Protestant Women’s gathering

5000 Protestant women in the Protestant Centennial Cathedral of Kinshasa

We leave the ECC office just in time to be at the Protestant Centennial Cathedral in Kinshasa when the women march in. They have marched across the city in a parade, ending up here for a whole day of meetings. They are all dressed in traditional yellow print cloth, symbolizing the Protestant Women’s action throughout the country. This cloth is printed with the text: Muklistu adjali mwinda, or «Christians holding forth the light». It’s very impressive to see this huge building that seats 20,000 people as the women enter. There are around 5000 women, and the meetings last several hours. The Minister of Family Affairs is a Protestant lady, and she speaks first and then the wife of Congolese president Kabila, Madame Olive Lembe Kabila, speaks. Then the president of the ECC, Marini Bodho gives a speech.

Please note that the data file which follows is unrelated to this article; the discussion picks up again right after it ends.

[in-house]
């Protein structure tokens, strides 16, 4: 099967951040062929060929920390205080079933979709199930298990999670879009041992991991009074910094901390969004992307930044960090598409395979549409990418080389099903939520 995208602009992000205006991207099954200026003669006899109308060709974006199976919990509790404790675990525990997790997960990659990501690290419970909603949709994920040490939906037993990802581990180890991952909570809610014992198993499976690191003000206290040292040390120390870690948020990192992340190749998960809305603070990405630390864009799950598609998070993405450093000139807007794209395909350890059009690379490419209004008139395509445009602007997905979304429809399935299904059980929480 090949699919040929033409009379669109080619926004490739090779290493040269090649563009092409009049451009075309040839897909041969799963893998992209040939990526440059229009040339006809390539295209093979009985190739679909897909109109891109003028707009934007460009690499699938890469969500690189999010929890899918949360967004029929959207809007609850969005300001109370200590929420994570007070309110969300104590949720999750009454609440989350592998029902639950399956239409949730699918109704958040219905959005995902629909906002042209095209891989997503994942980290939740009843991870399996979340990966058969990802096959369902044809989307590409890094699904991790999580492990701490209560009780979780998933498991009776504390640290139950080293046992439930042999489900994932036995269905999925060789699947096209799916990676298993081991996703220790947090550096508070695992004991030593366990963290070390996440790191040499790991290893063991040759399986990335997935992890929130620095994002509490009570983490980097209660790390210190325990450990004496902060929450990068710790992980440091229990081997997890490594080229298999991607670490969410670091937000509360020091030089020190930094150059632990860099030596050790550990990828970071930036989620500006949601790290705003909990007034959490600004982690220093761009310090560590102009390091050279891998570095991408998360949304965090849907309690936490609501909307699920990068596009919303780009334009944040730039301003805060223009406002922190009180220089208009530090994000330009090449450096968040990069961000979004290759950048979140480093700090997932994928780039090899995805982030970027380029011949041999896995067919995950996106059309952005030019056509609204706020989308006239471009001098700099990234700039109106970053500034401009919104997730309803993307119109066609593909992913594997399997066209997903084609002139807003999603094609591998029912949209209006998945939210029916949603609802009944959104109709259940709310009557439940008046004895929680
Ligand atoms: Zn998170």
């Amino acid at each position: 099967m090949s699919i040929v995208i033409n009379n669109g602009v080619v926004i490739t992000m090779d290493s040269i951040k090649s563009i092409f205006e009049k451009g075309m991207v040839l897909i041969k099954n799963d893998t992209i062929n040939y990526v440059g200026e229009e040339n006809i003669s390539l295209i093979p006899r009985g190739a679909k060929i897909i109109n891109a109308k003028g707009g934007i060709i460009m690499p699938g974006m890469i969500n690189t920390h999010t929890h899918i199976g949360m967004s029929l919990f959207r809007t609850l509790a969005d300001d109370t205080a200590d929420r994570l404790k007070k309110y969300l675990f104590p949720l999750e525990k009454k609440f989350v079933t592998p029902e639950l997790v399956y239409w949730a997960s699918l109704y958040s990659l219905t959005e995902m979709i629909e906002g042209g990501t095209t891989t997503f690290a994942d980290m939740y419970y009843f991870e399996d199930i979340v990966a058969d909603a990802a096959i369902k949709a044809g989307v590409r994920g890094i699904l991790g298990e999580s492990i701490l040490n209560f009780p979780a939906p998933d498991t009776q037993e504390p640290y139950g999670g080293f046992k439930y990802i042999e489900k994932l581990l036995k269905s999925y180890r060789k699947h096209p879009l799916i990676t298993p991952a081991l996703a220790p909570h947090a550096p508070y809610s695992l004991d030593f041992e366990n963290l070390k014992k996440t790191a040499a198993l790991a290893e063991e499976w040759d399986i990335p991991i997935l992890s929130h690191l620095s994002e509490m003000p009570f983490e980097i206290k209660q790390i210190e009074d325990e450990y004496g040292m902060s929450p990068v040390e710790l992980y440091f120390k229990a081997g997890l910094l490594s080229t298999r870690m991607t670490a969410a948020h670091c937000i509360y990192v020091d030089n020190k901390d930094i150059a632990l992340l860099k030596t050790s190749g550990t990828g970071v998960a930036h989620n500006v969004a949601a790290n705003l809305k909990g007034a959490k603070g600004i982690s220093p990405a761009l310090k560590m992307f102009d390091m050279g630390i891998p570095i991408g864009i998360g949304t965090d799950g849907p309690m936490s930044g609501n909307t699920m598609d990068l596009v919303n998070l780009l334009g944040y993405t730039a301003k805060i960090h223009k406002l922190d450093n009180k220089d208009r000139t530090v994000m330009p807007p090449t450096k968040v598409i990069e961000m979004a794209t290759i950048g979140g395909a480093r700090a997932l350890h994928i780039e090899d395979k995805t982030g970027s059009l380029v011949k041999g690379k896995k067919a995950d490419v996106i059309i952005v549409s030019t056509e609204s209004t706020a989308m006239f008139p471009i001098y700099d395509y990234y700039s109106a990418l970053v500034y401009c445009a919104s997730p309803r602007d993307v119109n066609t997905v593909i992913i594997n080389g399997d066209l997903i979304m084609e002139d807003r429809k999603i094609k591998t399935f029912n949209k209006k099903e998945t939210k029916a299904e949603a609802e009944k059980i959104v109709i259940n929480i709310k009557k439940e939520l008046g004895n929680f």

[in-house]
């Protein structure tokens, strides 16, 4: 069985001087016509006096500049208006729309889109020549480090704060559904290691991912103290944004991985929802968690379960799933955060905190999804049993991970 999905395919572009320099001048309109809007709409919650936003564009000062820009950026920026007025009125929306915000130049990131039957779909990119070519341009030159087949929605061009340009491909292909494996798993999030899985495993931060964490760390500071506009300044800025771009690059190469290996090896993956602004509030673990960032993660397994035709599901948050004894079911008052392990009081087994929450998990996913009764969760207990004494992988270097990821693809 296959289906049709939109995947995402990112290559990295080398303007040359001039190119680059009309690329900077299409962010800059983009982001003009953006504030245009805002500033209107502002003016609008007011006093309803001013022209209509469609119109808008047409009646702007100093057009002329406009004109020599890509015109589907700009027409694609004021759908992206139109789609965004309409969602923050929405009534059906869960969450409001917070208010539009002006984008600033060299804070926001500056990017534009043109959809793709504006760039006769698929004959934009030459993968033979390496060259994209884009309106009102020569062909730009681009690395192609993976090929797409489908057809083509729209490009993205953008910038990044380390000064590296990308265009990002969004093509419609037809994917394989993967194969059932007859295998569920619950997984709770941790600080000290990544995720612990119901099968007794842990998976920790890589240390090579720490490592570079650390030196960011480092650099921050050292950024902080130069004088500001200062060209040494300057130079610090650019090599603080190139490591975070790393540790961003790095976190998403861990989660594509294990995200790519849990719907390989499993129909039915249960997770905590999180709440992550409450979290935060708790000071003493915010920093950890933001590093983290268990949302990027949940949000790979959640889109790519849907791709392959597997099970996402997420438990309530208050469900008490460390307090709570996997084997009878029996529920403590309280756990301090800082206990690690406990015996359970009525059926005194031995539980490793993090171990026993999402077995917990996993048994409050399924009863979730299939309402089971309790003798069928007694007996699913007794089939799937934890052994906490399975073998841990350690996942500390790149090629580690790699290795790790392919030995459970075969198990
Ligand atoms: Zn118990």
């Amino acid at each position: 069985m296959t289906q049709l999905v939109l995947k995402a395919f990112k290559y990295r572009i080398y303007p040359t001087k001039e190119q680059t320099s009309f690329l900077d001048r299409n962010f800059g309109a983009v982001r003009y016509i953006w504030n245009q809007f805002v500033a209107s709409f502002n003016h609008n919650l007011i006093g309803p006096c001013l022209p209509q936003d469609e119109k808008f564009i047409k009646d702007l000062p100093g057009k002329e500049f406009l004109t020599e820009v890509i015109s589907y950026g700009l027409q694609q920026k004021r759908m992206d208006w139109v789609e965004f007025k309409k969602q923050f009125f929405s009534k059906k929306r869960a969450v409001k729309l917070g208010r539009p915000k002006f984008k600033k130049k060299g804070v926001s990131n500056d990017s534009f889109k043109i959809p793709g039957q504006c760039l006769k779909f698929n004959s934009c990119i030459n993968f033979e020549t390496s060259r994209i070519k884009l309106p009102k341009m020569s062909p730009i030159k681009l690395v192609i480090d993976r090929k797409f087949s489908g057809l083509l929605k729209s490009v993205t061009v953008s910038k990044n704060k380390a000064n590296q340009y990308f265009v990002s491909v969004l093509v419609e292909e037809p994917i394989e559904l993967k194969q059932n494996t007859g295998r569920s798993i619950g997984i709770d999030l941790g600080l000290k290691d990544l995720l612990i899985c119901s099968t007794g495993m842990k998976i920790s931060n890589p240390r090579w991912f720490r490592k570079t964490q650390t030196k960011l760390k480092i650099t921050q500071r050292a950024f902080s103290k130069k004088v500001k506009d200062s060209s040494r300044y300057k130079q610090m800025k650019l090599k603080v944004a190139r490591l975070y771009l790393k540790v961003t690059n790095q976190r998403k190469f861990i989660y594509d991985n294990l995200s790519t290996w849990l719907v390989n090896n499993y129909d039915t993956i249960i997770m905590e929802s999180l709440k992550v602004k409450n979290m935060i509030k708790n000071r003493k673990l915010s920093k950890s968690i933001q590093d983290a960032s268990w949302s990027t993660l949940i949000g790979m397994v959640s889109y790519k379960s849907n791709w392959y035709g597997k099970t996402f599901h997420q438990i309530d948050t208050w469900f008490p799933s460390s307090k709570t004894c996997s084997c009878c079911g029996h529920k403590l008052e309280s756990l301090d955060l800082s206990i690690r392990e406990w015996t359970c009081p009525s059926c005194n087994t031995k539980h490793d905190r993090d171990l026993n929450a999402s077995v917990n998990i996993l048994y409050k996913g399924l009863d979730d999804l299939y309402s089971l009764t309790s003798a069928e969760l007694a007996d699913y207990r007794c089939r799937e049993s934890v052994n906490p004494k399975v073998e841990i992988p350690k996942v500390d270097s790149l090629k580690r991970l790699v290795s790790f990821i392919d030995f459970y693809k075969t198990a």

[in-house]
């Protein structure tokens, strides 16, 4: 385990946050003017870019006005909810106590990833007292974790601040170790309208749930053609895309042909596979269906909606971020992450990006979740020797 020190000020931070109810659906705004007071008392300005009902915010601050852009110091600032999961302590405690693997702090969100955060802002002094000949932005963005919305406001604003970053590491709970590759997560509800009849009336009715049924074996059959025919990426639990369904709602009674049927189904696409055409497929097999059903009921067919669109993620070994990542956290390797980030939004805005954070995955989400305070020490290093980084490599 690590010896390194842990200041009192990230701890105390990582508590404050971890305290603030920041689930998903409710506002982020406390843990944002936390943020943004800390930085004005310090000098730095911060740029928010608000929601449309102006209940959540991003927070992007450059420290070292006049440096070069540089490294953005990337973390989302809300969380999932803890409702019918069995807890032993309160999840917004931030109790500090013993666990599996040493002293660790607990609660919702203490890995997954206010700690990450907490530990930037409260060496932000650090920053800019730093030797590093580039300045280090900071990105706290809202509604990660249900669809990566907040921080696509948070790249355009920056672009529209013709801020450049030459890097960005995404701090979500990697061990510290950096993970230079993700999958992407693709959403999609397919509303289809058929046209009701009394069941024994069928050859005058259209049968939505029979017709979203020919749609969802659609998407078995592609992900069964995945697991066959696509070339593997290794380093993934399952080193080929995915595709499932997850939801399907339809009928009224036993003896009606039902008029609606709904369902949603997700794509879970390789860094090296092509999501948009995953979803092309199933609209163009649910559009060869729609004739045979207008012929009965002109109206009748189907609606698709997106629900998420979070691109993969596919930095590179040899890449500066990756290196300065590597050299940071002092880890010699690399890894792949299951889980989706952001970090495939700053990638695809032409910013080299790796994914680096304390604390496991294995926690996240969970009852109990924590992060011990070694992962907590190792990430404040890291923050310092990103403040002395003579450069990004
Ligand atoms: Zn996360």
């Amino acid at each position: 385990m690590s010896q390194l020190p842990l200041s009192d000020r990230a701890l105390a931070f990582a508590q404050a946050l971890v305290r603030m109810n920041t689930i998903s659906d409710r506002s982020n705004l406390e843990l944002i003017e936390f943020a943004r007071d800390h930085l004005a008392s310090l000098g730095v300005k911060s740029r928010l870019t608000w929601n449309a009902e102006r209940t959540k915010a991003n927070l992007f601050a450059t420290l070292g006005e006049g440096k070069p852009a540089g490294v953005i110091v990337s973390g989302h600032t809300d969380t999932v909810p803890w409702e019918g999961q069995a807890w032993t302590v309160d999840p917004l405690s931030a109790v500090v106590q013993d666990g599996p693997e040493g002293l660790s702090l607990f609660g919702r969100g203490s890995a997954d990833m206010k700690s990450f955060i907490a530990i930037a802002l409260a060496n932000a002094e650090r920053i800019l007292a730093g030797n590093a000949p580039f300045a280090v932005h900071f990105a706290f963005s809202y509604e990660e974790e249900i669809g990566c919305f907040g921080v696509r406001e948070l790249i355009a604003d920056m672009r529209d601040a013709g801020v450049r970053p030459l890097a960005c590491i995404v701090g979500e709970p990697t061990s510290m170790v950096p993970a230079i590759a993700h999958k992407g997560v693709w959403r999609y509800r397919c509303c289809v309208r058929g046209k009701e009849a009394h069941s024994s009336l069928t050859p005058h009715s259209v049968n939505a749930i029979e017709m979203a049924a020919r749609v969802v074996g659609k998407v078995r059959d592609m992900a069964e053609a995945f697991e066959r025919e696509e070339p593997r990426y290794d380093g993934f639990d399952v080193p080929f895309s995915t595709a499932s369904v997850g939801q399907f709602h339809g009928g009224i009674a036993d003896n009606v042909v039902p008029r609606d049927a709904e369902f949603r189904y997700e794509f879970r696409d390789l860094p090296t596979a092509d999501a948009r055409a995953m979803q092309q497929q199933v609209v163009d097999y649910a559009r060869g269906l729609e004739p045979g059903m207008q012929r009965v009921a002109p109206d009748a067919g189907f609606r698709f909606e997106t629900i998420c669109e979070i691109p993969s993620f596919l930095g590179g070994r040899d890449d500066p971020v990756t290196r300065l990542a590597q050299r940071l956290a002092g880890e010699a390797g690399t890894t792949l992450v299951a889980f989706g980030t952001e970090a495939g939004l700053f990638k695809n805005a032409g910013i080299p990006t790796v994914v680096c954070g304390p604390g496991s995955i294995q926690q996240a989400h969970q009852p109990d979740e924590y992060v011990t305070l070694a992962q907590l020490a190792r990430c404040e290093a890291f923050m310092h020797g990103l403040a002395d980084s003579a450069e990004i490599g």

It is hard to stay awake after five chorales and many dances. I am very tired and ask the chauffeur to take me back to my room. The traffic is so dense, however, that it takes us a long time to drive that distance, so I end up having only a half hour to rest. By then it’s time to leave for another meeting.


Meeting with Religious leaders

The last meeting of the day is with the various other religious leaders all assembled for discussions, Catholics, Muslims, Salvation Army, Protestants (ECC) Kimbangistes, and the Political Affairs Representatives, Political people from the MONUSCO, and Professor Achi Atsain of Ivory Coast. They are all preoccupied with the problem of violence during the elections campaign.